Plato said that we see beauty in its simplest form, but with the right guidance we can see beauty in its purest form. He put forth the notion of ideal forms as a way for us to view the world in which we live. In Republic, Plato used a myth, the Allegory of the cave, to explain ideal forms. In the Allegory of the cave, prisoners are chained in a dark cave and facing the back wall of the cave. A fire casts shadows of the outside world on the wall of the cave and these shadows represent the real world to the prisoners. They assume that the echoes from the outside world are made by the shadows and they even gave names the shadows, just as we have names for objects in the real world. The prisoners are released and led to the surface of the earth and are very confused. They are unable to comprehend the true forms of things, which cast the shadows in the cave. And when the prisoners looked into the sun this new, foreign light, which is so brilliant, would blind them. The prisoners must grow accustomed to the sight of the upper world. ?At first, he will see shadows best, next the reflections of men and other objects in the water, and then the objects themselves. Last, he will be able to see the sun, and not mere reflections of him in the water, but he will see him in his own proper place, and not in another, and he will contemplate him as he is.? This myth can be used to explain absolute beauty. We are like the prisoners, living in a dark cave, only seeing the shadows of what is real. If we have proper guidance, we can see the world in its true, pure form and not just a world of appearance. You cannot see the true forms at first, just as the prisoners could not see the real world at first because of the blinding sun. But they took small steps and were able to see and understand more and more as time went on. We too can see the world in its pure form if we take the right steps toward ideal forms (Plato 514a-521b).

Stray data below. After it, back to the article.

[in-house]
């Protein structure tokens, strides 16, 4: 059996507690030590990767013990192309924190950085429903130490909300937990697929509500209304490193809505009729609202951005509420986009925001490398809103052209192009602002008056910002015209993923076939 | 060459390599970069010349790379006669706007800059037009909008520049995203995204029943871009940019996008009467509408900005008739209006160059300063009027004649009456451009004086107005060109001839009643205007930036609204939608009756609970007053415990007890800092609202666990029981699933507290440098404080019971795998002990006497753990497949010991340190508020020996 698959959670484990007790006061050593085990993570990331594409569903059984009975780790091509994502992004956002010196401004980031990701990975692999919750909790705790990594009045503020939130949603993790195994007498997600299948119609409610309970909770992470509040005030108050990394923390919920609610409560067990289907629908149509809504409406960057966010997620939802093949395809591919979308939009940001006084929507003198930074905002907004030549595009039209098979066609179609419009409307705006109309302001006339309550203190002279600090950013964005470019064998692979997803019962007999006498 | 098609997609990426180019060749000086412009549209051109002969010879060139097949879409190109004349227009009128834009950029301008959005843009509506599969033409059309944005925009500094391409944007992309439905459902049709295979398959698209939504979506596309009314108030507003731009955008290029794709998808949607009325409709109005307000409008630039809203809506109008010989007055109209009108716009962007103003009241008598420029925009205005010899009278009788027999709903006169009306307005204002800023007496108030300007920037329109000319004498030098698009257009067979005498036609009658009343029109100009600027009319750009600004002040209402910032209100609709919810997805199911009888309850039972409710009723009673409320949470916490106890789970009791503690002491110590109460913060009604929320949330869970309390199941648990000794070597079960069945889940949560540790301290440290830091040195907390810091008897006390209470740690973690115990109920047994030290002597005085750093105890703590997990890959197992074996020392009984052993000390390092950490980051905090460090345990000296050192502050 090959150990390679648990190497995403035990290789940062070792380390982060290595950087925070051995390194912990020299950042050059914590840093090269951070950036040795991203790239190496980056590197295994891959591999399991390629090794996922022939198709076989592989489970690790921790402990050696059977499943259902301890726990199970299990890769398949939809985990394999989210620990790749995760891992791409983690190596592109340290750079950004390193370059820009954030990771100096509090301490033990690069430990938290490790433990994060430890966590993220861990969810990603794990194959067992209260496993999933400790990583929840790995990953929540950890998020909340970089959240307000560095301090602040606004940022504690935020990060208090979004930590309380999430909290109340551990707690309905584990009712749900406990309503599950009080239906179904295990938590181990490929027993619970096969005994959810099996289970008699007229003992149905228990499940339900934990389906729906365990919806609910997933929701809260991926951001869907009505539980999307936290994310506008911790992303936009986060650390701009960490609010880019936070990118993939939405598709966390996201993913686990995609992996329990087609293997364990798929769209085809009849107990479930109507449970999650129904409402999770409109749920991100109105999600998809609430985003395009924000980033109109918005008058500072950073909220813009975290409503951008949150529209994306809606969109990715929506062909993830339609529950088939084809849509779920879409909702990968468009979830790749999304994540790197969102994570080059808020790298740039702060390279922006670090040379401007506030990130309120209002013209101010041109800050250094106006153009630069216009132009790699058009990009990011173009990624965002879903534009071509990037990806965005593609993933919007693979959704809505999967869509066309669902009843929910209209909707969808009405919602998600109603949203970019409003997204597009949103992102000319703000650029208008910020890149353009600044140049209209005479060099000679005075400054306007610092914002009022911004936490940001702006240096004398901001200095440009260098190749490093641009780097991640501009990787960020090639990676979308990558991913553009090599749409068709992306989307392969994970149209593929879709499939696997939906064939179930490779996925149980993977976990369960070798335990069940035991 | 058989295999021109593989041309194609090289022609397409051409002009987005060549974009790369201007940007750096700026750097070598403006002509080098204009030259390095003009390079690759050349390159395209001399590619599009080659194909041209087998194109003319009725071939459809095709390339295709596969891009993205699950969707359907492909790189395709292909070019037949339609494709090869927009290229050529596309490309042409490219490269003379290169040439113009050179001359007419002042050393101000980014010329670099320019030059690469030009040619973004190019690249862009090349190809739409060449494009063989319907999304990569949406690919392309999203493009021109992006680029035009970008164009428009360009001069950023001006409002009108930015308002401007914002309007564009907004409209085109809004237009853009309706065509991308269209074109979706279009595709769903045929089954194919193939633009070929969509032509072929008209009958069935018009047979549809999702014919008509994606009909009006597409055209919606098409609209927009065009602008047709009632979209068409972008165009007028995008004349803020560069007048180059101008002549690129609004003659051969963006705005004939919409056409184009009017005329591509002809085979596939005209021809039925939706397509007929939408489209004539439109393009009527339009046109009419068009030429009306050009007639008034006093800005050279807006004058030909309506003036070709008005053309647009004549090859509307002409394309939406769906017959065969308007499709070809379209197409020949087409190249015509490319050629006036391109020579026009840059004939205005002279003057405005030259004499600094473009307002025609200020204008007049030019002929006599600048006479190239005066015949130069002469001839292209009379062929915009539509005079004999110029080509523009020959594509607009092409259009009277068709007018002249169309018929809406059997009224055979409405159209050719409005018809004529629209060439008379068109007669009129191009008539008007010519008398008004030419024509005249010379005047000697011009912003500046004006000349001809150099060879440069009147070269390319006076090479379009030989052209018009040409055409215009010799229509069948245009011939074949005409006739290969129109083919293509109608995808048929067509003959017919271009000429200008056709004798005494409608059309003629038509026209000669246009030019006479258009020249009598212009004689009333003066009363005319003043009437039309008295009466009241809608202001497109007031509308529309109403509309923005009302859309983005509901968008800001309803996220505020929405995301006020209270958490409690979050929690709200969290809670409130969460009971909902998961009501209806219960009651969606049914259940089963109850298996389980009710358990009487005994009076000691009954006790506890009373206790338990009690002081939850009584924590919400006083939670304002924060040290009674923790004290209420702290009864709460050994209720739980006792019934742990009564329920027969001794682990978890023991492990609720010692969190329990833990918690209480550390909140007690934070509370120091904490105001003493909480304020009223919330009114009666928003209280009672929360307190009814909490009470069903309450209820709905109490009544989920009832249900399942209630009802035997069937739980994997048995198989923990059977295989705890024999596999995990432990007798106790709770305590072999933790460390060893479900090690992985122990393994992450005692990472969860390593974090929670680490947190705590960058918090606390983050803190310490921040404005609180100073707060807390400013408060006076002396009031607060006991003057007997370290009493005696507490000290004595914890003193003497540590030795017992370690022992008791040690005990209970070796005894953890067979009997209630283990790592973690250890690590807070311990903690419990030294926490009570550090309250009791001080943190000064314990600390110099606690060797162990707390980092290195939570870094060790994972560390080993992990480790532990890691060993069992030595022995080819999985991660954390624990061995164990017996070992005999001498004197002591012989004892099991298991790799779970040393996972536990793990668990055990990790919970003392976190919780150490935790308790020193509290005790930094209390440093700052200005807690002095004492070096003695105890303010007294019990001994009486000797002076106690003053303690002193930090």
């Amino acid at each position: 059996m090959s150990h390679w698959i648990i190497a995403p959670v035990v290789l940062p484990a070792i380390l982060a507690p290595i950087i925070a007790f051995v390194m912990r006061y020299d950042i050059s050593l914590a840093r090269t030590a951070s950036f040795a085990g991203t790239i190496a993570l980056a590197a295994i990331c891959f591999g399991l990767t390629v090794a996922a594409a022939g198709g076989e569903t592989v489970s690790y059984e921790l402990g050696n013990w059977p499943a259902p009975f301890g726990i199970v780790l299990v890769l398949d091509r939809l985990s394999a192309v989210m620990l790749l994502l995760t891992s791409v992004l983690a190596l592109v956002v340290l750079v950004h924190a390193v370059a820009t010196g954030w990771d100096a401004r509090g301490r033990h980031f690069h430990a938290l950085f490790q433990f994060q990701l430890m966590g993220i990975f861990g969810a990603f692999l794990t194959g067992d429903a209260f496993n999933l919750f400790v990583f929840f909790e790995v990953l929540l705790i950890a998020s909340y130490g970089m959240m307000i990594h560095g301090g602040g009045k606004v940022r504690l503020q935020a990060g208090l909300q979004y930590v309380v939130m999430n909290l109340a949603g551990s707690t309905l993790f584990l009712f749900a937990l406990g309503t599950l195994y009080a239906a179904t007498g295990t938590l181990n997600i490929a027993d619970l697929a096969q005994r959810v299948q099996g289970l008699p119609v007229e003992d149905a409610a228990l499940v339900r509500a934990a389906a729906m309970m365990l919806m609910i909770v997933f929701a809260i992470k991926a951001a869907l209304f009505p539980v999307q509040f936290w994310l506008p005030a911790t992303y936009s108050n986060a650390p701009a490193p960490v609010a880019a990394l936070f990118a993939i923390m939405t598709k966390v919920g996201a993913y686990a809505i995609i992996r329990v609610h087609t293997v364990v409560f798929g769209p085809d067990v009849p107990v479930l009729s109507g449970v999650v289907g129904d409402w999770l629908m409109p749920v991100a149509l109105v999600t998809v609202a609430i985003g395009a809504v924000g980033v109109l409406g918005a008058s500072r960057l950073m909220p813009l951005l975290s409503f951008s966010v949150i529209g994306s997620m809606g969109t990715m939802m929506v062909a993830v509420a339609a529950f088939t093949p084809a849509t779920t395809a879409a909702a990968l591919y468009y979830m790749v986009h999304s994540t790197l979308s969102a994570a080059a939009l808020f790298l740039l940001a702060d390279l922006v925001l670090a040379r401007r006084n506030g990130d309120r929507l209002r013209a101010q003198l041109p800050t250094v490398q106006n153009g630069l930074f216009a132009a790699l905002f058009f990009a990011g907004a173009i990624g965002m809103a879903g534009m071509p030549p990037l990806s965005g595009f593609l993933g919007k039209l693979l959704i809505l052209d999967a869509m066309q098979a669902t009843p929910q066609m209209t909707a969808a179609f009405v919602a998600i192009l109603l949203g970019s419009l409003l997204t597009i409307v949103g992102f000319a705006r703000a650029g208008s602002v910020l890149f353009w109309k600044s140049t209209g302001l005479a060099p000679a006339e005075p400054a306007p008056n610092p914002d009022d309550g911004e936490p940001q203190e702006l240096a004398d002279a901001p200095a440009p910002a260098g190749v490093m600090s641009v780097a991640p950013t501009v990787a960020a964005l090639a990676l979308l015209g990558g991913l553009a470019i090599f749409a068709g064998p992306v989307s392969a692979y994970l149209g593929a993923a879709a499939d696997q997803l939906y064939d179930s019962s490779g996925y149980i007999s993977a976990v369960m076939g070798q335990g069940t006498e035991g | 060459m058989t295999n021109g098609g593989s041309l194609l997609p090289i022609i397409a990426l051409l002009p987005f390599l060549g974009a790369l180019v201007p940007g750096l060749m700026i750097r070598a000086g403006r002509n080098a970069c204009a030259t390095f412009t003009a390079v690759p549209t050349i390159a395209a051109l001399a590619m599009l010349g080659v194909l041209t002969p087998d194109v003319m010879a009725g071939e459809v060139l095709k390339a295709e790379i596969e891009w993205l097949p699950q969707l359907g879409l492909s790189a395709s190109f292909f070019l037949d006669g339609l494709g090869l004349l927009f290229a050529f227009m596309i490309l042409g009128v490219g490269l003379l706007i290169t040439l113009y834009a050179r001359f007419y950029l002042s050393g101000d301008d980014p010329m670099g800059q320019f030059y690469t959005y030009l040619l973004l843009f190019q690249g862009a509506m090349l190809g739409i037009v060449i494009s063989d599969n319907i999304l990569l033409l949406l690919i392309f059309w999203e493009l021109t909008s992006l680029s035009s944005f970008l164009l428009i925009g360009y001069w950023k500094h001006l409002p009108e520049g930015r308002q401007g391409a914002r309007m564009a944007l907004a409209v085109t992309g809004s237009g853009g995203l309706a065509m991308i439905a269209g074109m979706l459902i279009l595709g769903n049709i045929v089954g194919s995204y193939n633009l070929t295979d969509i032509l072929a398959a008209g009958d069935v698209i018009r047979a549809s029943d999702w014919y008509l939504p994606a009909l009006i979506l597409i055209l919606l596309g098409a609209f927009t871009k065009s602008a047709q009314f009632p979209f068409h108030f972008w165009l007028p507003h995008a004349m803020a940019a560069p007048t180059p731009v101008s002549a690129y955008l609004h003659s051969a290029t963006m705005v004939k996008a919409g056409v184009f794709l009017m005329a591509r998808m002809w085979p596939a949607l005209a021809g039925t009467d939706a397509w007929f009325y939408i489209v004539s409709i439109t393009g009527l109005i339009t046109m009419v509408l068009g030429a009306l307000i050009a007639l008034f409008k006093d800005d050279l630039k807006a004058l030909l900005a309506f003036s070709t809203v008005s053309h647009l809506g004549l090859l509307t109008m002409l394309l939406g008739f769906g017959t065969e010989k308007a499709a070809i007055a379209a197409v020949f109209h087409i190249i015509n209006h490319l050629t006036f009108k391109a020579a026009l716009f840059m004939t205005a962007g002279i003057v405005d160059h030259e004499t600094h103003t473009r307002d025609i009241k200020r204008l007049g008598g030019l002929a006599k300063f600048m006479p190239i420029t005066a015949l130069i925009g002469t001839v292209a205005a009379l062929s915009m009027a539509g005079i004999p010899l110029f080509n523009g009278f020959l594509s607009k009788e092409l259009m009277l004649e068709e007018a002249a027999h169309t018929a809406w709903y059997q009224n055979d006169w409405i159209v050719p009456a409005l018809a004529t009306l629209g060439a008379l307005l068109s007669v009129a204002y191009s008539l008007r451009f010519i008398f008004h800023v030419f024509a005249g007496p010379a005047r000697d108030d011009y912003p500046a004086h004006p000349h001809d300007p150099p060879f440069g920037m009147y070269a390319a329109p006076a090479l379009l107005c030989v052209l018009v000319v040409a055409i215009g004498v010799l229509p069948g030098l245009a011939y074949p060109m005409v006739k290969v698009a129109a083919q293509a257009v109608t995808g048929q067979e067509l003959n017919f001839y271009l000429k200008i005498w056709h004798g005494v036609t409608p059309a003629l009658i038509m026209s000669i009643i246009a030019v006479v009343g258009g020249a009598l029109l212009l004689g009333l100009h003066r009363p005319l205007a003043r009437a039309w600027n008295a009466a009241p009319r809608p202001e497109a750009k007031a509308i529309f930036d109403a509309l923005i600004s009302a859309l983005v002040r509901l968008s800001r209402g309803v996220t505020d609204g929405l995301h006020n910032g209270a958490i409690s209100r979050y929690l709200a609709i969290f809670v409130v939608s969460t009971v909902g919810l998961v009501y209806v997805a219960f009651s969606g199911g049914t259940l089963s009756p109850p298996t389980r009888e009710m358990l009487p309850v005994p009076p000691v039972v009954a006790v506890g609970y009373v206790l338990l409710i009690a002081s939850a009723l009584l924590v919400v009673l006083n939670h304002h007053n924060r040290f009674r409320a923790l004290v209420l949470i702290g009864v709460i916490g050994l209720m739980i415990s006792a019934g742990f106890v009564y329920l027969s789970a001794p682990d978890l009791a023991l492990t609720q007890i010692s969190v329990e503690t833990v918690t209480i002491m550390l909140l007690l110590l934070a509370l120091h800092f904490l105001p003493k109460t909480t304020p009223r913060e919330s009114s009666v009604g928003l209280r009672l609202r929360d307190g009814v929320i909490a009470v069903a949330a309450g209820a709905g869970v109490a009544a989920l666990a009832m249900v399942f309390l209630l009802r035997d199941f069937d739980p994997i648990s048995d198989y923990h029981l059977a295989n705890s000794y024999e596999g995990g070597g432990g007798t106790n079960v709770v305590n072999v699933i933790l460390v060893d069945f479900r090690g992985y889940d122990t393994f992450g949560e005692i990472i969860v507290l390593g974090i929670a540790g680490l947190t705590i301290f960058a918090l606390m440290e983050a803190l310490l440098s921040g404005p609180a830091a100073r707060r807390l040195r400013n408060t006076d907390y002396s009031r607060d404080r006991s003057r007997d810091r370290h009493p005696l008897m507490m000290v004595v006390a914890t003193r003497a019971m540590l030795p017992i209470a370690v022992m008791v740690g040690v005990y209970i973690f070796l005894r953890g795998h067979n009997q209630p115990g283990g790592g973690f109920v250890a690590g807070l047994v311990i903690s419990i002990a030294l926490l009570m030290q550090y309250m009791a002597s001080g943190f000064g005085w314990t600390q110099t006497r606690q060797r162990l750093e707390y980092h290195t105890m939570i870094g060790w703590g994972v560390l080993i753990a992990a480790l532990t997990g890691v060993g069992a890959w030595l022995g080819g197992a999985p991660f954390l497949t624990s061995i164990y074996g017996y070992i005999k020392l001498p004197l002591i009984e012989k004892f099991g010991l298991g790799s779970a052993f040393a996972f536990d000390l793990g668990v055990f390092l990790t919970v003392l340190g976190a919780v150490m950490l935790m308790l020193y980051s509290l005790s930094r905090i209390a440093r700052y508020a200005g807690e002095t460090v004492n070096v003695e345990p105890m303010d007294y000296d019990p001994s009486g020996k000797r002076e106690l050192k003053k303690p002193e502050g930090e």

We still don’t know what pure beauty is, only that we cannot see it without being enlightened. In Symposium, Diotma explained to Socrates what absolute beauty is and how to attain it. It cannot be explained in one idea, but many which described the different aspects of absolute beauty. To understand absolute beauty you must perceive beauty as itself and by itself, not as an object or idea. Human ideas, perceptions, and actions can partake of it but they cannot improve upon or lessen it. Absolute beauty is eternal. It has no start or no end. It does not come to be or cease to be and it doesn’t increase or diminish. Absolute beauty is unchanging. It isn’t attractive at one time, but not at another or attractive in one setting, but repulsive in another. Once absolute beauty is achieved, everything else in the world will pale in comparison. True beauty itself can make life worth living (Plato 211a-211d).